His large, stainless-steel refrigerators are on wheels. The most important tool of his trade—a gigantic wood-fired smoker that can cook 1,000 pounds of meat at a time—sits on a trailer out back, ready to be hauled away at a moment's notice if the river that runs several hundred feet away overflows its banks.
They are important precautions because West Pittston, like many other communities up and down the Susquehanna, continues to be at the mercy of the flood-prone waterway.
A year after remnants of Tropical Storm Lee brought flooding to tens of thousands of Pennsylvania homes and businesses, renewed calls for flood protection have yielded to the political and economic reality that towns like West Pittston and Bloomsburg are likely to stay unprotected for years to come.
The nation's budget woes, a ban on congressional earmarks, a huge construction backlog, and stricter federal rules governing which projects qualify for funding all conspire against new floodwalls and levees.
"It's frustrating," said Sen. Bob Casey, D-Pa. "We've got to remain committed to these folks and these communities because this is a wound that will take a long time to heal."
Coming on the heels of Hurricane Irene, Lee spread flooding rains across Pennsylvania, forcing the evacuation of 100,000 people from Harrisburg to Wilkes-Barre. The storm killed 12 and caused at least $333 million in damage, according to the Pennsylvania Emergency Management Agency.
Especially hard hit was Bloomsburg, a central Pennsylvania college town of 15,000 that endured the worst flooding in its history. Bloomsburg is perpetually vulnerable, having flooded most recently in 2004, 2005 and 2006, and residents and businesses have long clamored for the same kind of protection that other communities along the Susquehanna enjoy.
A floodwall to shield the west end of town—the location of 300 homes, two major manufacturers and the venerable Bloomsburg Fair—had been in the works for years. After Lee, local officials pressured the U.S. Army Corps of Engineers to move more quickly.
Instead, the Corps scuttled the $70 million project this summer.
"We are still recovering from the shock," said Ed Edwards, chairman of the Bloomsburg Area Joint Flood Control Authority. "We have invested a million dollars in 15 years of activity with the Corps of Engineers that is now wasted. We feel a little bit like we've been led down a primrose path with the Corps, thinking we were continuing to make progress toward a solution. But we are no better off than we were 15 years ago, 25 years ago, 40 years ago."
The Corps said the proposed floodwall no longer met stricter cost-benefit guidelines for a project to be included in the president's budget, and that its cost had risen beyond what Congress had originally authorized.
"The latest data analysis simply did not support the authorized Bloomsburg levee project, leading us to make the hard and difficult decision to recommend against" it, said Corps spokesman Chris Augsburger.
The Corps has been operating under severe fiscal constraints for years. While Congress has authorized new Corps projects at a rate of $3 billion per year, it's only appropriated $1.8 billion a year for construction, a December report by the Congressional Research Service found. And a Republican-imposed ban on earmarks—the oft-criticized practice of steering money to lawmakers' home-state pet projects—eliminated about $500 million annually from the Corps' budget, the report said. The agency faces a construction backlog of more than $62 billion.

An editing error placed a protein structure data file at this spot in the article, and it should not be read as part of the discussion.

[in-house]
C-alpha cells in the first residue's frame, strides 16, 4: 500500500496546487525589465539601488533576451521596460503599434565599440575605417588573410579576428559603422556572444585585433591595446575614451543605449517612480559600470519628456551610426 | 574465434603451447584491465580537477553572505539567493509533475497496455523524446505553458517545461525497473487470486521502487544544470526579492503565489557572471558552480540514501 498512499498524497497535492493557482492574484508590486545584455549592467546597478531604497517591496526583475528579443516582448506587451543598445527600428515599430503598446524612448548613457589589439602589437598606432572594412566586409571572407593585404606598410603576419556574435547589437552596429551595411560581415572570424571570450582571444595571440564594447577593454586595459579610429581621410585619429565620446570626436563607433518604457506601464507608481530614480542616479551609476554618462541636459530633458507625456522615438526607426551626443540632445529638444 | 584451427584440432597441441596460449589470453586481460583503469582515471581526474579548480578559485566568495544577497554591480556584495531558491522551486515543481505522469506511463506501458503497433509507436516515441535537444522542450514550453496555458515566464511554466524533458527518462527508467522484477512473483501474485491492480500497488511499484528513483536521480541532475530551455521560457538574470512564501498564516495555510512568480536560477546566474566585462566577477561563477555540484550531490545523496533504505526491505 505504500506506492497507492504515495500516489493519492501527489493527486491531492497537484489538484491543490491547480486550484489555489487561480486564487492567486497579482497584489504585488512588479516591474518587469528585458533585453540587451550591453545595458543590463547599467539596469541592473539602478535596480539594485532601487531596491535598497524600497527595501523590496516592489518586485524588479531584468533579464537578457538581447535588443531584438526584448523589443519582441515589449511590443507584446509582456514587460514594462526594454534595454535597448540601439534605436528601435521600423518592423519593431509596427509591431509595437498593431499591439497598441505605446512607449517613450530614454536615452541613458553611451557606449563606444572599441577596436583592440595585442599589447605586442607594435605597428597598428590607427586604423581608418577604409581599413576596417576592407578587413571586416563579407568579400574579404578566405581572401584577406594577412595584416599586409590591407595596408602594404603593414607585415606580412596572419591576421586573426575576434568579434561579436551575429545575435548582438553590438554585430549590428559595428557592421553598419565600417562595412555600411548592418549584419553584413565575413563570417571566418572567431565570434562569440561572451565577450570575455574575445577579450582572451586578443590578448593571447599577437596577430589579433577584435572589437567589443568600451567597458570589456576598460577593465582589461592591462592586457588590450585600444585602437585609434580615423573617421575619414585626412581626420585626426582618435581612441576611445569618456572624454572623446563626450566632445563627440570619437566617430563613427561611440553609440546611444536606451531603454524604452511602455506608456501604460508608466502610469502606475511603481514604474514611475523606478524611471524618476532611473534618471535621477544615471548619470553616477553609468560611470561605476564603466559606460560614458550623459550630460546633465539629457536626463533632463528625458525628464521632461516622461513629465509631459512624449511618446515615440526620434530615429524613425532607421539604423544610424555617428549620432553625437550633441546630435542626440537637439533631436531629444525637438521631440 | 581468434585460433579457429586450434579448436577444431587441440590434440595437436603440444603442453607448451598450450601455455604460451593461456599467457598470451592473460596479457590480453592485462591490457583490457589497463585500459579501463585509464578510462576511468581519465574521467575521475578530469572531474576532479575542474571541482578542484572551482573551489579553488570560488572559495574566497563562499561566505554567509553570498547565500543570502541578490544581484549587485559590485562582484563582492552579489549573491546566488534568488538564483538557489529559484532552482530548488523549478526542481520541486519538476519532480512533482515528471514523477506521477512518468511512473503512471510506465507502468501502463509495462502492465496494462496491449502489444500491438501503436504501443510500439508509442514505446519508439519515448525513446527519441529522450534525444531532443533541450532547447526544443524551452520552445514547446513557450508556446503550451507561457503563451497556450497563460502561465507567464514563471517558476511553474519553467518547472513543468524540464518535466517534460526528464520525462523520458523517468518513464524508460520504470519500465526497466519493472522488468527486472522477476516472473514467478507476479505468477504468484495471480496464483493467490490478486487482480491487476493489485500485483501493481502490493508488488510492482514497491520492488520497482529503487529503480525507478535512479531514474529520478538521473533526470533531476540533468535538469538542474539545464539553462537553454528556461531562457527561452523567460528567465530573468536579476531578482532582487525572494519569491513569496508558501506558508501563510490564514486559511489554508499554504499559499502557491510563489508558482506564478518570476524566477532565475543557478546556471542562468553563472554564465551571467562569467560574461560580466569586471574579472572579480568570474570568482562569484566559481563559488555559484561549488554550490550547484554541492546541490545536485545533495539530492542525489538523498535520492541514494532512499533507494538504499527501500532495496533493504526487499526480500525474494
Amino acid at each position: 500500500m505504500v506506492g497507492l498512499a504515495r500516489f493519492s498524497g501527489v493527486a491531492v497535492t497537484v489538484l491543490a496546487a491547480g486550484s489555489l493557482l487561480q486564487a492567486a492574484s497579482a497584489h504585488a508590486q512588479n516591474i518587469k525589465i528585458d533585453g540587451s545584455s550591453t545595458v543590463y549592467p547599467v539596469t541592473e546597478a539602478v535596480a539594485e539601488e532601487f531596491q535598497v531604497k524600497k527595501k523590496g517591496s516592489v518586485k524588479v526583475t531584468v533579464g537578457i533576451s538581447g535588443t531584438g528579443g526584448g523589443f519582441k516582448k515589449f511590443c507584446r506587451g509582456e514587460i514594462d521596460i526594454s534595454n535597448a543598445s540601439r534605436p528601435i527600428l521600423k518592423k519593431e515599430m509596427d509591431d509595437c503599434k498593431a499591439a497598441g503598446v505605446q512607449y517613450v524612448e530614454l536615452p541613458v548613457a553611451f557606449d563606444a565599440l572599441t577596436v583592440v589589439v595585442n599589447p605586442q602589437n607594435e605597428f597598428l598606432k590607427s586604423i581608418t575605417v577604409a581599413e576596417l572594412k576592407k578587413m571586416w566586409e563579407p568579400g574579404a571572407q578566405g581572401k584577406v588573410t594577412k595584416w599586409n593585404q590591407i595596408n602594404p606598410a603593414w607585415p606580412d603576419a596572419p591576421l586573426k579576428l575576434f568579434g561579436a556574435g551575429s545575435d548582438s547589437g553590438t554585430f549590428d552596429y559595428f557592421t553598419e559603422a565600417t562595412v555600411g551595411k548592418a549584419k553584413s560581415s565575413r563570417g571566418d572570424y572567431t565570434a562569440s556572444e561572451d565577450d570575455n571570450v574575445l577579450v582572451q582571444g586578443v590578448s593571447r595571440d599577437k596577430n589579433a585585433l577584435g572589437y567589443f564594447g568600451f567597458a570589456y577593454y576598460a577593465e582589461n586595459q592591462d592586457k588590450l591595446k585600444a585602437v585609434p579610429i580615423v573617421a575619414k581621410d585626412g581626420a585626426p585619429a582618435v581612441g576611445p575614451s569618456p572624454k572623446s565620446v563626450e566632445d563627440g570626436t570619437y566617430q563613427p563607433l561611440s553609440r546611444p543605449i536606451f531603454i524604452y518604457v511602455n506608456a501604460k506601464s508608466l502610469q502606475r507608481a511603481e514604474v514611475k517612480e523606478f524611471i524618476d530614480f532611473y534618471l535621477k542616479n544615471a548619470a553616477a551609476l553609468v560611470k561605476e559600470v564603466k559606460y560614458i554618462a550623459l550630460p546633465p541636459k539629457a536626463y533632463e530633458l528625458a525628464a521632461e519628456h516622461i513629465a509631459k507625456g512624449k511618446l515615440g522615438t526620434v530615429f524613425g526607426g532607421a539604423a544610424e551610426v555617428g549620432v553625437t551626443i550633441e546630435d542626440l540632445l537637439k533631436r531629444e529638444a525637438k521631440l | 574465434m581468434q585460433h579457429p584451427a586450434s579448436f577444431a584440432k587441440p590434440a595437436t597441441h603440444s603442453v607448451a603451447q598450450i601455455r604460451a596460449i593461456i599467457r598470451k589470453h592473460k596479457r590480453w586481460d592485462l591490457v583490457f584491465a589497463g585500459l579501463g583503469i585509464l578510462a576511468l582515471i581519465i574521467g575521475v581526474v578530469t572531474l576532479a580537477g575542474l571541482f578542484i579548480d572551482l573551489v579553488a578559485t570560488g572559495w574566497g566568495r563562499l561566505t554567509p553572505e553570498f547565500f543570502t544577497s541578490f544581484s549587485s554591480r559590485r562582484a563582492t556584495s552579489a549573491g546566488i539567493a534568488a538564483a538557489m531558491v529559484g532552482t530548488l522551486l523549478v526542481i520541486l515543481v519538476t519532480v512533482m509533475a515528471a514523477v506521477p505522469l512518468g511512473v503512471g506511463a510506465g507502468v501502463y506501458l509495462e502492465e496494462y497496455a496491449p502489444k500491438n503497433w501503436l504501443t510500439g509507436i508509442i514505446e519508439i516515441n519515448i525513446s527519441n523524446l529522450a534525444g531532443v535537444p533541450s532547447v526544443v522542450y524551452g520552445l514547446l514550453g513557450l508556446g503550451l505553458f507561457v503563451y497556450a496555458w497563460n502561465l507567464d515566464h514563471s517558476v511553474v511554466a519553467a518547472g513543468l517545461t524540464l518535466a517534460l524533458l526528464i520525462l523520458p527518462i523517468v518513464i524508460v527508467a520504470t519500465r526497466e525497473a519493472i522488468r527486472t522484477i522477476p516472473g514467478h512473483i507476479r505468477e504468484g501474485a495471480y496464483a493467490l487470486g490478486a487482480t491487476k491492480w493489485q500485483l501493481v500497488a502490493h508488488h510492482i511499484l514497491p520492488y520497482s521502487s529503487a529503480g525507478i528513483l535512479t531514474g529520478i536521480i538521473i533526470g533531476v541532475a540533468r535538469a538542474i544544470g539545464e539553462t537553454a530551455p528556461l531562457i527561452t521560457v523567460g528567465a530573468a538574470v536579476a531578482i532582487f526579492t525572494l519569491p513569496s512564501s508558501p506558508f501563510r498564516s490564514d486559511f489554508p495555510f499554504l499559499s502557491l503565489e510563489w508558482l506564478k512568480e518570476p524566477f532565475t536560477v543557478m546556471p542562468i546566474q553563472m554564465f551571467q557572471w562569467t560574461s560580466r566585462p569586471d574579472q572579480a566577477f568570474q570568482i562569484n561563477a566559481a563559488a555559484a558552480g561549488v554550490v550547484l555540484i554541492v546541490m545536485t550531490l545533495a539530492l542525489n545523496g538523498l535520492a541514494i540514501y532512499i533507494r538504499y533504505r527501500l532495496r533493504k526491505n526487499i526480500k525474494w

Levees are not the right solution for every town, said Amy Guise, planning chief for the Corps' Baltimore District.
"Sometimes, moving out of the flood plain or flood-proofing has a longer-term benefit," she said.
Since Lee and Irene, nearly 500 Pennsylvania homes have been deemed "significantly damaged" and placed in a buyout program administered by the Federal Emergency Management Agency.
West Pittston's challenges stem from more than a lack of flood protection.
The borough of 4,800, situated along a bend in the Susquehanna about halfway between Wilkes-Barre and Scranton, faces the possibility of getting kicked out of the national flood insurance program in part because some flooded-out residents neglected to get building permits, or raise electrical boxes and heating systems as required under strict codes that govern flood-plain construction and remodeling, said borough manager Savino Bonita.
FEMA has given West Pittston a Dec. 1 deadline to comply with the rules, after which the borough will be put on probation, triggering a $50 surcharge on each homeowner's flood policy. Eventually, the borough could be suspended from the program altogether, making federal flood insurance unavailable and rendering West Pittston ineligible for future federal disaster aid.
The borough's flood-damaged homes and businesses are in various states of repair: Some have been completely remodeled, while others have yet to be touched. A restaurant and gas station have reopened, but a bank was demolished and a Presbyterian church remains shuttered.
"I have six empty houses next to me," Hosier said of his own home. "I live in the blight."
A retired police officer with a flair for beef brisket, pulled pork and baby-back ribs, he has opened a restaurant that has drawn raves and a steady clientele—a success story in a community that is slowly, haltingly making its way back.
"I could've put it somewhere else. But I took some action, took a chance," he said.
West Pittston resident Carol Revert, whose husband pumped their basement for 36 hours to keep out the water, said residents are resigned to life without a levee. The town failed to meet the Corps' cost-benefit threshold two decades ago, and borough officials say it would be even more difficult now.
Revert, 50, teared up as she described the pain of the last year.
"I grew up in this town. I'm still devastated," she said. "I'm still sad for the people who are still out of their homes."